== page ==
Shoot it with a p-ssy n-gga, hope he find another kidney

----------------------------------------------

Elton John did do a duet with Kinky Dee or whatever her name was.


****UPDATE****

No arrests had been made as of Sunday, when L.A. Police Department spokesman Luis Garcia said that “detectives are still trying to figure things out,” according to the Los Angeles Times.

Still trying to (cough-cough) "figure things out" - ??

Here's a clue. Drakeo the Ruler's death comes amid a string of killings of prominent rappers in the past few years, ABC News reported. Rappers Nipsey Hussle, Pop Smoke, XXXTentacion, King Von, FBG Duck, Mo3 and Slim 400 have all been victims of gun violence. Memphis-based rapper Young Dolph was shot and killed outside a bakery last month, ABC News noted.

-------------------------------------

But-but-but-but.... it's no different than when the Beatles were on Ed Sullivan.

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JSF
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  Message Not Read  RE: Not specifically Ohio related.....but....
   Posted: 12/20/2021 10:23:56 PM 
You're just embarrassing yourself at this point. Please continue; it's enjoyable.


"Loyalty to a hometown or city is fleeting and interchangeable, but college is a stamp of identity."- Kyle Whelliston, One Beautiful Season.

My blog about depression and mental illness: https://bit.ly/3buGXH8

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greencat
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  Message Not Read  RE: Not specifically Ohio related.....but....
   Posted: 12/20/2021 11:09:35 PM 
No, actually any of you people who tried to defend the toxic garbage known as hardcore rap or gangsta rap that have all now been blown out of the water on that point are the ones that have been embarrassed as well you should be.

Enjoy your toxic garbage gangsta rappers before they are all kill each other.

I will absolutely continue and if it makes you miserable, all the better.

Last Edited: 12/20/2021 11:12:14 PM by greencat

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mf279801
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  Message Not Read  RE: Not specifically Ohio related.....but....
   Posted: 12/22/2021 8:37:03 AM 
greencat wrote:
No, actually any of you people who tried to defend the toxic garbage known as hardcore rap or gangsta rap that have all now been blown out of the water on that point are the ones that have been embarrassed as well you should be.

Enjoy your toxic garbage gangsta rappers before they are all kill each other.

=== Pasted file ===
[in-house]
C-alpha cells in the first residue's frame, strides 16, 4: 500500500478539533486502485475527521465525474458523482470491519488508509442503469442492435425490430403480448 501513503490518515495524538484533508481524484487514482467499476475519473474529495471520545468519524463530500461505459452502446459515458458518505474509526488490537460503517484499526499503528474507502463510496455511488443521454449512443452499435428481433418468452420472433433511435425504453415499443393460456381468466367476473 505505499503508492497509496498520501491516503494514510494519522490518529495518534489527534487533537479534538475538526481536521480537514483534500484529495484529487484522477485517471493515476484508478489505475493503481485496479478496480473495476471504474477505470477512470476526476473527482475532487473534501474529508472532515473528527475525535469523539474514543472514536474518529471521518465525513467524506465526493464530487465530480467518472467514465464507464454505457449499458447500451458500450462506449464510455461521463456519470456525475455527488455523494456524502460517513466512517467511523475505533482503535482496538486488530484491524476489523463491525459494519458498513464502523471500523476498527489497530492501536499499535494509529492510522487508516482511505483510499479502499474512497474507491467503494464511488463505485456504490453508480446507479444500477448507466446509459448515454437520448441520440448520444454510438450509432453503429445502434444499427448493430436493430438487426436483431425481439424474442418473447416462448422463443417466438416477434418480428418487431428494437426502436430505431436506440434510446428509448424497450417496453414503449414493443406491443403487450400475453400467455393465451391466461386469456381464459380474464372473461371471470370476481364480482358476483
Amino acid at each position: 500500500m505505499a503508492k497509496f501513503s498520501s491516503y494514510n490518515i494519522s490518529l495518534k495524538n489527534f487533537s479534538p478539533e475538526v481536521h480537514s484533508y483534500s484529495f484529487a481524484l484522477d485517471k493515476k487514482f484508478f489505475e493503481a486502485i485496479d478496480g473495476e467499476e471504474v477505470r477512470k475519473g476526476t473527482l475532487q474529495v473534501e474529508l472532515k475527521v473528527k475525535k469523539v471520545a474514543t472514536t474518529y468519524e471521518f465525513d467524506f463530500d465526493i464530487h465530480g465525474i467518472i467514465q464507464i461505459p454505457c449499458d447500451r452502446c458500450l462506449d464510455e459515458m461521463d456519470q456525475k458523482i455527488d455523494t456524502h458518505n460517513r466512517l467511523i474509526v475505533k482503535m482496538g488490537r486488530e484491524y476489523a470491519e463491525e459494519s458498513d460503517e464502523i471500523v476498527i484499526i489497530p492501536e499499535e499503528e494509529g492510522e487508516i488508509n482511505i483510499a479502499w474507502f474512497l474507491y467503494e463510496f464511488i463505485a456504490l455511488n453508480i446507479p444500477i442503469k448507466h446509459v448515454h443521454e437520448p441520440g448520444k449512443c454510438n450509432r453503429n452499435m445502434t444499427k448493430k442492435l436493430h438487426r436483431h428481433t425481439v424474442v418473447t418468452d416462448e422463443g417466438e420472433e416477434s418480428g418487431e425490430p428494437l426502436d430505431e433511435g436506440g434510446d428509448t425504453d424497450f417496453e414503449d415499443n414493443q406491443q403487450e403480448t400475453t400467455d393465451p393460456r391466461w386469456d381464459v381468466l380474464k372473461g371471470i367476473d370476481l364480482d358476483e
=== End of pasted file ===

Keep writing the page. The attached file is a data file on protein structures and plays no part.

I will absolutely continue and if it makes you miserable, all the better.


Please keep yelling at clouds dude, I’d rather that to you trying to sell snake oil on other threads. (Speaking specifically of the likely worthless nutritional supplement you were trying to guilt people into buying a few days ago)
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greencat
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  Message Not Read  RE: Not specifically Ohio related.....but....
   Posted: 12/22/2021 9:53:22 AM 
As of yesterday: 830,990 covid deaths in the U.S.

I was not one of them. Inexpensive immunity support vitamins are something I'll continue to "take my chances with" especially since they prevent a number of other unpleasant outcomes.

For those NOT in the Qanon death cult of anti-science... antioxidents help ward off multiple illnesses, including diabetes, heart disease, and cancer. They also, protect the brain from oxidative damage, preventing premature aging and memory-impairing dementia. Instead of fox "news" I prefer to get medical info from sources like Mayo Clinic and Johns Hopkins.

However, for those in the Qanon death cult of anti-science...I happen to have some ivermectin right here in the cabinet for you. It's under the brand name "Tri-Heart Plus" which I give my dog once a month as heartworm preventative. It's on sale today too.

https://www.chewy.com/tri-heart-plus-chewable-tablet-dogs...

Last Edited: 12/22/2021 9:59:45 AM by greencat

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greencat
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  Message Not Read  RE: Not specifically Ohio related.....but....
   Posted: 12/22/2021 10:24:45 AM 
Here's an interesting fact for the day.

A 2015 study concluded that murder was the cause of 51.5% of American rappers deaths. https://en.wikipedia.org/wiki/List_of_murdered_hip_hop_mu...
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mf279801
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  Message Not Read  RE: Not specifically Ohio related.....but....
   Posted: 12/22/2021 11:25:19 AM 
greencat wrote:
As of yesterday: 830,990 covid deaths in the U.S.

I was not one of them. Inexpensive immunity support vitamins are something I'll continue to "take my chances with" especially since they prevent a number of other unpleasant outcomes.

For those NOT in the Qanon death cult of anti-science... antioxidents help ward off multiple illnesses, including diabetes, heart disease, and cancer. They also, protect the brain from oxidative damage, preventing premature aging and memory-impairing dementia. Instead of fox "news" I prefer to get medical info from sources like Mayo Clinic and Johns Hopkins.

However, for those in the Qanon death cult of anti-science...I happen to have some ivermectin right here in the cabinet for you. It's under the brand name "Tri-Heart Plus" which I give my dog once a month as heartworm preventative. It's on sale today too.

https://www.chewy.com/tri-heart-plus-chewable-tablet-dogs...